7. 7. F.Supp.2d ___, 2011 WL 3805607 at *11 (D. Md. Aug. 29, 2011).Here, the consent of the United States Attorney for the Eastern District of North Carolina, via an Assistant UnitedStates Attorney, appears in the Notice of Dismissal [DE-60] itself. The Government indicates that it consents to thedismissal of the action because “[t]his case has an extensive procedural history, and questions have been raised about whether service of process was properly or timely effected. The interests of justice would be best served by allowing this case to be dismissed without prejudice.Notice of Dismissal [DE-60] at p. 2 ("Consent of the Government").For the reasons stated by the Government, the court consents to the dismissal ofthis action. See 31 U.S.C. §3730(b)(1). This case is therefore DISMISSED and the Clerk of Court is DIRECTED to close this case. UNITED STATES OF AMERICA, ex rel. and ELIN BAKLID-KUNZ, Relator, v. HALIFAX HOSPITAL MEDICAL CENTER, d/b/a Halifax Health, a/k/a Halifax Community Health System, a/k/a Halifax Medical Center and HALIFAX STAFFING, INC., Defendants. Case No. 6:09-cv-1002-Orl-31DAB. United States District Court, M.D. Florida, Orlando Division. (September 27, 2011.)[Martin Merritt’s Notes: When is it too late for the Government to intervene? In this Qui Tam case, the governmentcontinued to decline to intervene, stating it had not completed its investigation, while reserving the right tointervene. After it had delayed 15 months, the government moved to intervene. The relator did not opposeintervention, but the defendant did. The court seems to be of the opinion (without precisely deciding) that therelator is the only party who could object to the late intervention, because the relator would lose a percentage of theaward, if intervention were to be allowed.]Opinion Excerpts: Case law construing the "good cause" requirement of 31 U.S.C. § 3730(c)(3) is scarce. At leastone court has found that the requirement was implemented to protect the interest of relators. In U.S. ex rel. Stone v.Rockwell Intern. Corp., 950 F.Supp. 1046 (D.Col. 1996), the Court reviewed the Senate Report regarding the 1986amendment to the False Claims Act, which implemented the "good cause" requirement for government intervention.The 1986 amendments altered the reward provisions of the False Claims Act, permitting relators to recover 25 to 30percent of the alleged fraud if they proceeded alone, but only 15 to 25 percent if the government intervened. Id. at1048-49. Given the new reward provisions, the Stone court noted, "[g]overnment intervention late in the proceedingsmay be unfair to a relator who has expended considerable resources to advance the case and then loses up to half ofthe reward for bringing the action." Id. at 1049. As set forth in the motion, the Relator in this matter does not opposethe Governments intervention. . . .[ the Defendant’s arguments mostly going to a defense on the merits, areirrelevant.] Stark Law • False Claims Act • Anti-Kickback Statute• Qui Tam Federal Case Report Newsletter. November, 2011 Copyright 2011 MartinMerritt PLLC Page 7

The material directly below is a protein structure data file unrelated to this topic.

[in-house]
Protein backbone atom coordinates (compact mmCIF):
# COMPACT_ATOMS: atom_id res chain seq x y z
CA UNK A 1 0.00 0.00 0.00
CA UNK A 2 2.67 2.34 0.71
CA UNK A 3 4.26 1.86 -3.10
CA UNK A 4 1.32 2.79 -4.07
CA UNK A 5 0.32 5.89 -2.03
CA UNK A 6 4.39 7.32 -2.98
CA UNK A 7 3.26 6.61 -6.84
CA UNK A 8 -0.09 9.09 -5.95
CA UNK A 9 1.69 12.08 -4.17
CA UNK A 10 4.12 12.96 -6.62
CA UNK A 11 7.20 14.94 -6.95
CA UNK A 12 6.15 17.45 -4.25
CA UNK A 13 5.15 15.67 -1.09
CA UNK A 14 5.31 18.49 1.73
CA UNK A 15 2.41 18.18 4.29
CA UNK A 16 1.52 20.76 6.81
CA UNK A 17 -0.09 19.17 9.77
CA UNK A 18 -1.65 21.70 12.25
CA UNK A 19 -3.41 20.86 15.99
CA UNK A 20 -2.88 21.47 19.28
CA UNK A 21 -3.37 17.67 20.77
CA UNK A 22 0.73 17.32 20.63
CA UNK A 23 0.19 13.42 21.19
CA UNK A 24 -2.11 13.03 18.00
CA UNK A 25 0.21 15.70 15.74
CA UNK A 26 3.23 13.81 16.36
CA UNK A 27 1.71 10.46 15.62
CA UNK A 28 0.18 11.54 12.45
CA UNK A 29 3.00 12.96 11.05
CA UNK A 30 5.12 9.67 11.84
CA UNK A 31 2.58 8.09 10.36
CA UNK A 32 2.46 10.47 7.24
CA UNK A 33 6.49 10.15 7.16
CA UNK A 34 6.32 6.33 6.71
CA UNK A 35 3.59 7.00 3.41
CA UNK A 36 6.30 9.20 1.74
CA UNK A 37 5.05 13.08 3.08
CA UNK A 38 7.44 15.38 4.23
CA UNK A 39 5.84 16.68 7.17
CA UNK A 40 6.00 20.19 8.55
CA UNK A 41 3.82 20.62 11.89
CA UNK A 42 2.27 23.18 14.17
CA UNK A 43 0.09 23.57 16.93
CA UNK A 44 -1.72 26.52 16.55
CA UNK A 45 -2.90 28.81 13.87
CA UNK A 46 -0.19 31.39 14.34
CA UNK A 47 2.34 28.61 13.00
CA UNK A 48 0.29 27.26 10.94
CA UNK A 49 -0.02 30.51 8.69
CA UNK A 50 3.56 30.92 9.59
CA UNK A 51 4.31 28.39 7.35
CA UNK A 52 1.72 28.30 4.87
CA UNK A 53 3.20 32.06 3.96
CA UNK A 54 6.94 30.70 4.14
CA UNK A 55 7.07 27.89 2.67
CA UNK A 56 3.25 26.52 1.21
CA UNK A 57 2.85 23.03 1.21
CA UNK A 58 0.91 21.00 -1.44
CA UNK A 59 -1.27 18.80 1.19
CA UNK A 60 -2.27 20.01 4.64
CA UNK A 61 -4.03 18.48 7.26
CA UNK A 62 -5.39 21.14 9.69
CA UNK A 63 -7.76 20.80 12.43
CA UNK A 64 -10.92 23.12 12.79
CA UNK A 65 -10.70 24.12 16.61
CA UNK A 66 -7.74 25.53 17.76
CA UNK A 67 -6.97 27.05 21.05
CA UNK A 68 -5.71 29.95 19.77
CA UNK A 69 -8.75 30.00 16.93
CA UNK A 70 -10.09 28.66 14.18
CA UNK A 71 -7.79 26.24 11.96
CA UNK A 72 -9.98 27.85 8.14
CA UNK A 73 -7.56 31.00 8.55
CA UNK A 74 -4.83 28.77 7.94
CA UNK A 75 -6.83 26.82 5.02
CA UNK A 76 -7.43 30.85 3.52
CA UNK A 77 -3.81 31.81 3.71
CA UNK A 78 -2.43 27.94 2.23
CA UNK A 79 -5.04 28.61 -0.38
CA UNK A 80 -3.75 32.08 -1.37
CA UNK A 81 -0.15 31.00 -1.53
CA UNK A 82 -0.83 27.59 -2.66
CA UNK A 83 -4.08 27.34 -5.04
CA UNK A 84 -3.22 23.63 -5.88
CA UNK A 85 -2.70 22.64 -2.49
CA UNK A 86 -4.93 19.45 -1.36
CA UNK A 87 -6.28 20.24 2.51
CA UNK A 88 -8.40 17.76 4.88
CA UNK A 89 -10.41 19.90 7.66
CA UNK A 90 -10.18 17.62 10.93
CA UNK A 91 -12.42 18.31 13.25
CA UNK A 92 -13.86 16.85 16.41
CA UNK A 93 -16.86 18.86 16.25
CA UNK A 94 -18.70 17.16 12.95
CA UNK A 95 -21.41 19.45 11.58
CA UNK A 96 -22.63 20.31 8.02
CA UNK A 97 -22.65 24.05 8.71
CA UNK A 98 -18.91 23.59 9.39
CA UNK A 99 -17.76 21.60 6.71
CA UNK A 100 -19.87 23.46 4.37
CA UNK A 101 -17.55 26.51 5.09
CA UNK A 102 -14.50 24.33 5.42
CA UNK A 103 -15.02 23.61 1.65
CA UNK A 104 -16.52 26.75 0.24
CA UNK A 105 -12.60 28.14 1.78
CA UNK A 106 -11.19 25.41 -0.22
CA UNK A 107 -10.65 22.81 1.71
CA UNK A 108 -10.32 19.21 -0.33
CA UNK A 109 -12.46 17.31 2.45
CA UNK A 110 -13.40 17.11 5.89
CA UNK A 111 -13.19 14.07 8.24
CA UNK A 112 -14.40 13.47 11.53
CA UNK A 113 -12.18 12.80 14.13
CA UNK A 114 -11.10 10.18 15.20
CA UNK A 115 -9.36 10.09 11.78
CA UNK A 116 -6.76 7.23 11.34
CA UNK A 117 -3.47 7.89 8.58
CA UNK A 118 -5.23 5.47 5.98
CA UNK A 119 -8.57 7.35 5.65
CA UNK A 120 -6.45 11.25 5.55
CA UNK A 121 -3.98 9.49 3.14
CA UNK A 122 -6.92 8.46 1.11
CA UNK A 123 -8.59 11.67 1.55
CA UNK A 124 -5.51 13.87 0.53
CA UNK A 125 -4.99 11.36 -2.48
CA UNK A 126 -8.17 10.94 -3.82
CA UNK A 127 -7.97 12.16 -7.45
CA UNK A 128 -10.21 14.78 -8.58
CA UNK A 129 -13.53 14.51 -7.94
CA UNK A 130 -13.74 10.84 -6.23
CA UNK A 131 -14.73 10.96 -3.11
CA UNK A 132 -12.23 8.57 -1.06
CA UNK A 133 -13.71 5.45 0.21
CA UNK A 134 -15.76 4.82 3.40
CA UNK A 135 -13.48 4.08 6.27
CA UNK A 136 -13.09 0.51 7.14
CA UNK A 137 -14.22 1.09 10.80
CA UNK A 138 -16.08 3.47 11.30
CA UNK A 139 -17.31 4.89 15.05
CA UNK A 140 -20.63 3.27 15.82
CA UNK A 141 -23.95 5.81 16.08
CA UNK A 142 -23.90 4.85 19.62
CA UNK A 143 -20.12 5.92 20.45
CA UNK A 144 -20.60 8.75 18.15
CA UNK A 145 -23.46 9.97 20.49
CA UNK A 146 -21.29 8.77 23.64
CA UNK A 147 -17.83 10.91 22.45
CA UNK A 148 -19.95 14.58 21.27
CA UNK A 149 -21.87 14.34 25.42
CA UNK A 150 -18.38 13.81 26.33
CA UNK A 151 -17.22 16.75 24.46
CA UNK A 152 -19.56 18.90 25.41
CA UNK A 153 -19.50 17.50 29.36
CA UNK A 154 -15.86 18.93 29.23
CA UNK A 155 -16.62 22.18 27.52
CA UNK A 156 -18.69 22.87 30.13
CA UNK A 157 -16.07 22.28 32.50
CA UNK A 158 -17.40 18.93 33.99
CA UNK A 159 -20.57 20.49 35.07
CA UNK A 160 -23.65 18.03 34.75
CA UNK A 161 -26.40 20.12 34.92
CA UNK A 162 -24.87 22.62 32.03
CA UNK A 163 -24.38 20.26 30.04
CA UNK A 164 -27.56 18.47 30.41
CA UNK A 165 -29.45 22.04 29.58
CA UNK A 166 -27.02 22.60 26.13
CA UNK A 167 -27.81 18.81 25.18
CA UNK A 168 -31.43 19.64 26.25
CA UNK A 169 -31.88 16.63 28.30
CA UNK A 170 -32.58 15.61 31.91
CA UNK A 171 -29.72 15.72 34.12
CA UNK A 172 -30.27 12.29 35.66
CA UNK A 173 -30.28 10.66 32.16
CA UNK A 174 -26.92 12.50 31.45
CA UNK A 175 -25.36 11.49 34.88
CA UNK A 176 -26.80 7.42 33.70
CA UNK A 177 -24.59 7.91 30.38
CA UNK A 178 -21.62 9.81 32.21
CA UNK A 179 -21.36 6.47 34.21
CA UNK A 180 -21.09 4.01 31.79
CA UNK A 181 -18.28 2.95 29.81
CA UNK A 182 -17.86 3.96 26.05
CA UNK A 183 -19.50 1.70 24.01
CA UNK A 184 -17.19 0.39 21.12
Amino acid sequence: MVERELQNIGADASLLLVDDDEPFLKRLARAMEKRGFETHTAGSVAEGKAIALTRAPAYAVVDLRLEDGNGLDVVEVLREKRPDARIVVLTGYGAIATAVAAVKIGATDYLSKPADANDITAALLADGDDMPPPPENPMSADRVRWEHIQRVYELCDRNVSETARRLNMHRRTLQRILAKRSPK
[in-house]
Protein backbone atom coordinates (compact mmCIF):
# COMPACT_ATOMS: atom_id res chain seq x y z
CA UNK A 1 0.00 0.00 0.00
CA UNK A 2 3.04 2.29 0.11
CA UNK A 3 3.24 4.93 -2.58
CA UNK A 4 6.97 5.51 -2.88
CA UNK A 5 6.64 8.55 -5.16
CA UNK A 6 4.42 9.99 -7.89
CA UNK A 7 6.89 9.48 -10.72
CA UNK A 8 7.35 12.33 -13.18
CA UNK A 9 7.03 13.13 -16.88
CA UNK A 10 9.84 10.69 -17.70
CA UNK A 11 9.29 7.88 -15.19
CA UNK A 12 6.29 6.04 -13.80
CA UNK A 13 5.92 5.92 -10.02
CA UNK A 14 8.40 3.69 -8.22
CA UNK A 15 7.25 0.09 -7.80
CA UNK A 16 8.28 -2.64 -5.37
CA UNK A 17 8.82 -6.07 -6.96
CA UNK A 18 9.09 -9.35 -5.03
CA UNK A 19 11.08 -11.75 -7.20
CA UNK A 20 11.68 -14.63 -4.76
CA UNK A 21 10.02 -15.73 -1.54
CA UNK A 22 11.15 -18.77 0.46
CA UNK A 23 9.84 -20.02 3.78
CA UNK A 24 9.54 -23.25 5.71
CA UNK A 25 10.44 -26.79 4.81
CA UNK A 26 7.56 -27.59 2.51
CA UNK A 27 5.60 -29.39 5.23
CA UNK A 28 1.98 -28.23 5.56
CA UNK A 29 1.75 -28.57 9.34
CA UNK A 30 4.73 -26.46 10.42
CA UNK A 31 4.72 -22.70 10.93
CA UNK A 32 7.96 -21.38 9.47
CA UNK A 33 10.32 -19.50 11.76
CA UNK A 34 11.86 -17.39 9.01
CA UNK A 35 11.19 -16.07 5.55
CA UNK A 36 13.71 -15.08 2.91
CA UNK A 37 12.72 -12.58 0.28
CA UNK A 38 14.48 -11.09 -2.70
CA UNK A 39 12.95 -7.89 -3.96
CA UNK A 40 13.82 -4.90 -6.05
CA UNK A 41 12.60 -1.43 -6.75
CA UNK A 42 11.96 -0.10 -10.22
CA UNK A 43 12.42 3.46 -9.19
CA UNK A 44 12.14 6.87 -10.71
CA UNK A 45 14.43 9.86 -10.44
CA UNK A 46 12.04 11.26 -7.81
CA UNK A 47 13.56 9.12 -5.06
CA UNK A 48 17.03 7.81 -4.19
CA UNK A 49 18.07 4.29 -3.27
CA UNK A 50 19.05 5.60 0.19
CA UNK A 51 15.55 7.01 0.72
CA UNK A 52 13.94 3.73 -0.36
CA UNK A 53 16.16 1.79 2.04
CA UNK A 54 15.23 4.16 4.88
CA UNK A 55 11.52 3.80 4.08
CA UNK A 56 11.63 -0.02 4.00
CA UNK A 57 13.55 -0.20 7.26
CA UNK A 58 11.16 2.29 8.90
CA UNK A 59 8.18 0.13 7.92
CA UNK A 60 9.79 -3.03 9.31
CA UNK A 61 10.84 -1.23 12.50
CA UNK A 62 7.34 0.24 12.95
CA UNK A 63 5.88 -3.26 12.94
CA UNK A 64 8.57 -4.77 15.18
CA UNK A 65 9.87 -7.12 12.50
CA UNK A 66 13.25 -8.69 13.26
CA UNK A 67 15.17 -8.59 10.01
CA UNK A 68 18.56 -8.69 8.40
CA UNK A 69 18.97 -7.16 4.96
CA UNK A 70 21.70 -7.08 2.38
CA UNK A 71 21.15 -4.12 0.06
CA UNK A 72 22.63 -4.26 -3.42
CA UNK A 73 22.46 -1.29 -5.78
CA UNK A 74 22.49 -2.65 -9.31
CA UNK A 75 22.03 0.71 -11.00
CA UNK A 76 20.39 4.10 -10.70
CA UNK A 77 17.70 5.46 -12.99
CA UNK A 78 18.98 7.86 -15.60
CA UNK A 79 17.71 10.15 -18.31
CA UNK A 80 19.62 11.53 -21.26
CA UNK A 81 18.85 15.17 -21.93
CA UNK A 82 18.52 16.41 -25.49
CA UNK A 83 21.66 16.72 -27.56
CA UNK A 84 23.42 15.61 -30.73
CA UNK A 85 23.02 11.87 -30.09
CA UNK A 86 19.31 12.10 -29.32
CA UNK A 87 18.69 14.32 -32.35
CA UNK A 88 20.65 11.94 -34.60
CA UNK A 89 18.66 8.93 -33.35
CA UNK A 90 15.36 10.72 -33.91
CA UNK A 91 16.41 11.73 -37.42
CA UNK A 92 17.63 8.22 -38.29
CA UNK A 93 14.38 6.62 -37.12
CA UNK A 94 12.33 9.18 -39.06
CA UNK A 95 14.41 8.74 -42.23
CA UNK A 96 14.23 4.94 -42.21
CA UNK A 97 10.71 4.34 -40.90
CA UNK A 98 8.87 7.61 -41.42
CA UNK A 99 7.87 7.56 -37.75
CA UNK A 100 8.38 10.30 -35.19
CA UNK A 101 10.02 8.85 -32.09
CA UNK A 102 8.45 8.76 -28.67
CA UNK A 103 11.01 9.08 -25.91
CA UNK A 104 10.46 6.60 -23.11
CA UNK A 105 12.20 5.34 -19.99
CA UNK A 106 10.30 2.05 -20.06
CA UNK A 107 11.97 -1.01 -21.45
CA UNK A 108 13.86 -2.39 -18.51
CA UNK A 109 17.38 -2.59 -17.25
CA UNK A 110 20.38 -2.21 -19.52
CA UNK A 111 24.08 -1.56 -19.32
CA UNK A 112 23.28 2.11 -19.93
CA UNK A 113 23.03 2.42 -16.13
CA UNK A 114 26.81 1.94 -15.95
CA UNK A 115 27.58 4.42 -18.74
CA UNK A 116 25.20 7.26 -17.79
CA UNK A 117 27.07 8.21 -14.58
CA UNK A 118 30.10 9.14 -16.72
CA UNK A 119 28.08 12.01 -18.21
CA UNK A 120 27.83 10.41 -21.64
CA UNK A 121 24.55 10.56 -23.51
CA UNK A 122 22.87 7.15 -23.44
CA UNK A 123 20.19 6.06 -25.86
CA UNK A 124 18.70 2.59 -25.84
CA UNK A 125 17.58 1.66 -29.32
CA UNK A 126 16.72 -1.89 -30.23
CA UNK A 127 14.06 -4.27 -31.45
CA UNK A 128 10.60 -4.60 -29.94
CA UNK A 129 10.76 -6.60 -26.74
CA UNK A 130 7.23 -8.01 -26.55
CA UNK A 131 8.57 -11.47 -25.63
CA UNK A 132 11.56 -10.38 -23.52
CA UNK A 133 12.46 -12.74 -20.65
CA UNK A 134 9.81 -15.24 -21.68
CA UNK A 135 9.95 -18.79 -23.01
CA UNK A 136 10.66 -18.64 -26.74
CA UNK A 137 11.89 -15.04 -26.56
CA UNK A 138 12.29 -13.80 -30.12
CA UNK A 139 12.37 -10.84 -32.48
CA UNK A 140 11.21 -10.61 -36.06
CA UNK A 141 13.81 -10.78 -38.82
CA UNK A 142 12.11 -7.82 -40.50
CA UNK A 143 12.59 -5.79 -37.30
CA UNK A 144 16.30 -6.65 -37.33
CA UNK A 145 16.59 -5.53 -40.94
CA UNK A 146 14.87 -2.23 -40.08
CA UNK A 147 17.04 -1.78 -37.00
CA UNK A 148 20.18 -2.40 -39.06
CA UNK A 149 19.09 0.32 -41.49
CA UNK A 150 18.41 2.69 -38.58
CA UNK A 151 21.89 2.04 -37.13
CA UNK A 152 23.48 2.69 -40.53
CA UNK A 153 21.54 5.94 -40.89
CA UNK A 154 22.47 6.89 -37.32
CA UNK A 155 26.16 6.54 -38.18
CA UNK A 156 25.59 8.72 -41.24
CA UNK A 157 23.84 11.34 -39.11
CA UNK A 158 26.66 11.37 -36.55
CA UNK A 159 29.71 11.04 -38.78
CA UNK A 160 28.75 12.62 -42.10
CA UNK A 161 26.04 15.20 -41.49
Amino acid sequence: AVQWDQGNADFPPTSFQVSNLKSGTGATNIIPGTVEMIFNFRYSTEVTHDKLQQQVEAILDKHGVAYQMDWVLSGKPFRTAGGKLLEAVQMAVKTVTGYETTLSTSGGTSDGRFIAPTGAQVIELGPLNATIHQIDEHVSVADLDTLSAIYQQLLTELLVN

8. 8. UNITED STATES OF AMERICA, Plaintiff, v. JOSEPH EDELSTEIN, SUZANNE EDELSTEIN, THOMAS B. BOND and HOLLAND PHARMACY, Defendants. Civil Action No. 3:07-52. United States District Court, E.D. Kentucky, Central Division, Frankfort. September 29, 2011.[Martin Merritt’s Notes: Must a defendant actually present the claim directly to the government for liability toattach under a former version of the FCA, or is presentation to the government contractor sufficient? In this case,two pharmacists sold free samples, and then billed medicaid administration contractors in Kentucky for theprescription. Under the former version of the False Claims Act, the Act expressly states one may not present theclaim to the government or its employees for payment. Here, the defendant’s moved for summary judgment on thegrounds they merely submitted the claim to an intermediary contractor.]The Government asserts claims under the version of the FCA that was in effect at the time the Complaint was filed.Specifically, the Government asserts claims under 31 U.S.C. §§ 3729(a)(1), 3729(a)(2), and 3729(a)(3). Congressamended the FCA in 2009 with the Fraud Enforcement and Recovery Act ("FERA"). Pub. L. No. 111-21, 123 Stat.1617 (2009).Thus, for a claim under subsection (a)(1), the plaintiff need not present evidence that the defendant himself presentedthe false claim to the Government, but there must be evidence that the defendant submitted a false claim and that theclaim was ultimately submitted to the Government for payment or approval. See Marlar v. BWXT Y-12, LLC, 525F.3d 439, 445 (6th Cir. 2008)(citing Allison Engine Co., 471 F.3d at 614).In Count I of its Complaint, the Government asserts a claim under former subsection 3729(a)(1) against Bond,Edelstein, and Holland Pharmacy. That subsection prohibits any person from "knowingly present[ing], or caus[ing]to be presented, to an officer or employee of the United States Government . . . a false or fraudulent claim forpayment or approval. . . ." 31 U.S.C. § 3729(a)(1)(emphasis added).To understand this argument, it is necessary to explore the case law leading up to Congresss decision to amend theFCA with FERA. That decision was in direct response to the Supreme Courts decision in Allison Engine Co. v.United States ex rel. Sanders, 553 U.S. 662 (2008) by which the Supreme Court sought to resolve a conflict betweenthe Sixth and D.C. Circuit Courts of Appeals regarding the proper interpretation of subsections (a)(2) and (a)(3) ofthe FCA.In Allison Engine, the district court had held that all three sections of former Section 3729(a) required a showing thatthe false claim at issue had actually been presented to the Government for liability to attach. Allison Engine, 471F.3d 610, 613 (6th Cir. 2006). At trial, the plaintiffs did not present any evidence that any invoice was actuallypresented to the Government. Instead, they presented evidence that all of the money paid to the defendants ultimatelycame from the Government. Id. at 613. The district court held that this was insufficient as a matter of law to establishliability under each of the three subsections of the FCA and granted the defendants motion for judgment as a matterof law. Id. The Sixth Circuit reversed, holding that subsections (a)(2) and (a)(3) only require evidence that the falseclaim at issue was ultimately "paid with government funds." Id. at 615.In reviewing the Sixth Circuits decision in Allison Engine, the Supreme Court stated that it conflicted with the D.C.Circuits holding in United States ex. rel. Totten v. Bombardier Corp., 380 F.3d 488 (D.C. Cir. 2004). 553 U.S. at668. In Totten, the district court dismissed the complaint alleging that the defendants violated subsection (a)(1) bysubmitting false invoices to Amtrak. Totten, 380 F.3d at 490. The D.C. Circuit affirmed, finding that "Amtrak is not Stark Law • False Claims Act • Anti-Kickback Statute• Qui Tam Federal Case Report Newsletter. November, 2011 Copyright 2011 MartinMerritt PLLC Page 8